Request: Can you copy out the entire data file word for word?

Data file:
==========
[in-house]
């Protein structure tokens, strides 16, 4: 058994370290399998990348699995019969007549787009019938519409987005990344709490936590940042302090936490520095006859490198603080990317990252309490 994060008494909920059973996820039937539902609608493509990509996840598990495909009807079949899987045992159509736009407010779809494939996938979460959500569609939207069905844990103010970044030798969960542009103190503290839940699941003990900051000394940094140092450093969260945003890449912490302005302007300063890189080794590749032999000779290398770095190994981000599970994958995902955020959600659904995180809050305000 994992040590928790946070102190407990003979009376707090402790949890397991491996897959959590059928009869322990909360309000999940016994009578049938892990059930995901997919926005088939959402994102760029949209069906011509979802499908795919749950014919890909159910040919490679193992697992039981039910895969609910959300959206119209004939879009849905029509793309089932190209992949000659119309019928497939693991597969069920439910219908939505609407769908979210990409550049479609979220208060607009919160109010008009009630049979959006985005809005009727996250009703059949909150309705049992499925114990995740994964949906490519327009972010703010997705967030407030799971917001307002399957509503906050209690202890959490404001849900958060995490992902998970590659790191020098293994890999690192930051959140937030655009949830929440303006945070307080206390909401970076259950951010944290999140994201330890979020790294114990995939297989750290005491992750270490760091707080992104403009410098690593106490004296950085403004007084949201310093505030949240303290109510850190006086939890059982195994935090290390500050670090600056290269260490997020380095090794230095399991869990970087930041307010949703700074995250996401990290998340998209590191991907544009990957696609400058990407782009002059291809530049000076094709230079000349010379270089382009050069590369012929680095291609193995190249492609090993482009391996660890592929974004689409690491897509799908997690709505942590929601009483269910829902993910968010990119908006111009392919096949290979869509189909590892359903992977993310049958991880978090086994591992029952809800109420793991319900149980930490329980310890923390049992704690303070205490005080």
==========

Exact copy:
[in-house]
């Protein structure tokens, strides 16, 4: 058994370290399998990348699995019969007549787009019938519409987005990344709490936590940042302090936490520095006859490198603080990317990252309490 994060008494909920059973996820039937539902609608493509990509996840598990495909009807079949899987045992159509736009407010779809494939996938979460959500569609939207069905844990103010970044030798969960542009103190503290839940699941003990900051000394940094140092450093969260945003890449912490302005302007300063890189080794590749032999000779290398770095190994981000599970994958995902955020959600659904995180809050305000 994992040590928790946070102190407990003979009376707090402790949890397991491996897959959590059928009869322990909360309000999940016994009578049938892990059930995901997919926005088939959402994102760029949209069906011509979802499908795919749950014919890909159910040919490679193992697992039981039910895969609910959300959206119209004939879009849905029509793309089932190209992949000659119309019928497939693991597969069920439910219908939505609407769908979210990409550049479609979220208060607009919160109010008009009630049979959006985005809005009727996250009703059949909150309705049992499925114990995740994964949906490519327009972010703010997705967030407030799971917001307002399957509503906050209690202890959490404001849900958060995490992902998970590659790191020098293994890999690192930051959140937030655009949830929440303006945070307080206390909401970076259950951010944290999140994201330890979020790294114990995939297989750290005491992750270490760091707080992104403009410098690593106490004296950085403004007084949201310093505030949240303290109510850190006086939890059982195994935090290390500050670090600056290269260490997020380095090794230095399991869990970087930041307010949703700074995250996401990290998340998209590191991907544009990957696609400058990407782009002059291809530049000076094709230079000349010379270089382009050069590369012929680095291609193995190249492609090993482009391996660890592929974004689409690491897509799908997690709505942590929601009483269910829902993910968010990119908006111009392919096949290979869509189909590892359903992977993310049958991880978090086994591992029952809800109420793991319900149980930490329980310890923390049992704690303070205490005080």